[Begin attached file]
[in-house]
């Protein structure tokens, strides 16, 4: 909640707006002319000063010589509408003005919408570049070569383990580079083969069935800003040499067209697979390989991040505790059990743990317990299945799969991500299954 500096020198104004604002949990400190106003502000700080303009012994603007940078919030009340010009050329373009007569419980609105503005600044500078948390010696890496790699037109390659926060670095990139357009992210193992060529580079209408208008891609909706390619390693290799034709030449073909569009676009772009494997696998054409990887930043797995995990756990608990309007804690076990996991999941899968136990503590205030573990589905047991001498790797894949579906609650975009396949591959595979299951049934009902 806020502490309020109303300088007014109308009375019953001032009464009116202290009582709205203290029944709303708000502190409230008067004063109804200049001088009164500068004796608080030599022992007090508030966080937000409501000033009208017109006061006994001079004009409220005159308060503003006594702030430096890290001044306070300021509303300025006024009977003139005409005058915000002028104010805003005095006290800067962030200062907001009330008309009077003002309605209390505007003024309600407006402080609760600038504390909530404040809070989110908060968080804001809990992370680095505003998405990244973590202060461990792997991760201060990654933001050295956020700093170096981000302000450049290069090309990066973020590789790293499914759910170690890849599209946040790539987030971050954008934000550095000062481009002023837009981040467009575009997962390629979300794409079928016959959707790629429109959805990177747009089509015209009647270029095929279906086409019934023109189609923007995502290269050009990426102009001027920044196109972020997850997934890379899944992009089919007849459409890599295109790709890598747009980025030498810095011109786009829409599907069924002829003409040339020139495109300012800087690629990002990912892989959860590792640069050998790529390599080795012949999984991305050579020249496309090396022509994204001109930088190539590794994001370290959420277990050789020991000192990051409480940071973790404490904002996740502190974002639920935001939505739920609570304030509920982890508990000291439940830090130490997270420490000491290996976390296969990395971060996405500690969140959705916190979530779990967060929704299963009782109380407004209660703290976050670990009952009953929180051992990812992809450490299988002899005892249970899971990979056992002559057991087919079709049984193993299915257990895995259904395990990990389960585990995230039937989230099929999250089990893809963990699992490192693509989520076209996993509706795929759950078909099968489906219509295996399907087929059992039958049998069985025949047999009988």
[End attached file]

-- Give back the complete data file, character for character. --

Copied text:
[in-house]
């Protein structure tokens, strides 16, 4: 909640707006002319000063010589509408003005919408570049070569383990580079083969069935800003040499067209697979390989991040505790059990743990317990299945799969991500299954 500096020198104004604002949990400190106003502000700080303009012994603007940078919030009340010009050329373009007569419980609105503005600044500078948390010696890496790699037109390659926060670095990139357009992210193992060529580079209408208008891609909706390619390693290799034709030449073909569009676009772009494997696998054409990887930043797995995990756990608990309007804690076990996991999941899968136990503590205030573990589905047991001498790797894949579906609650975009396949591959595979299951049934009902 806020502490309020109303300088007014109308009375019953001032009464009116202290009582709205203290029944709303708000502190409230008067004063109804200049001088009164500068004796608080030599022992007090508030966080937000409501000033009208017109006061006994001079004009409220005159308060503003006594702030430096890290001044306070300021509303300025006024009977003139005409005058915000002028104010805003005095006290800067962030200062907001009330008309009077003002309605209390505007003024309600407006402080609760600038504390909530404040809070989110908060968080804001809990992370680095505003998405990244973590202060461990792997991760201060990654933001050295956020700093170096981000302000450049290069090309990066973020590789790293499914759910170690890849599209946040790539987030971050954008934000550095000062481009002023837009981040467009575009997962390629979300794409079928016959959707790629429109959805990177747009089509015209009647270029095929279906086409019934023109189609923007995502290269050009990426102009001027920044196109972020997850997934890379899944992009089919007849459409890599295109790709890598747009980025030498810095011109786009829409599907069924002829003409040339020139495109300012800087690629990002990912892989959860590792640069050998790529390599080795012949999984991305050579020249496309090396022509994204001109930088190539590794994001370290959420277990050789020991000192990051409480940071973790404490904002996740502190974002639920935001939505739920609570304030509920982890508990000291439940830090130490997270420490000491290996976390296969990395971060996405500690969140959705916190979530779990967060929704299963009782109380407004209660703290976050670990009952009953929180051992990812992809450490299988002899005892249970899971990979056992002559057991087919079709049984193993299915257990895995259904395990990990389960585990995230039937989230099929999250089990893809963990699992490192693509989520076209996993509706795929759950078909099968489906219509295996399907087929059992039958049998069985025949047999009988």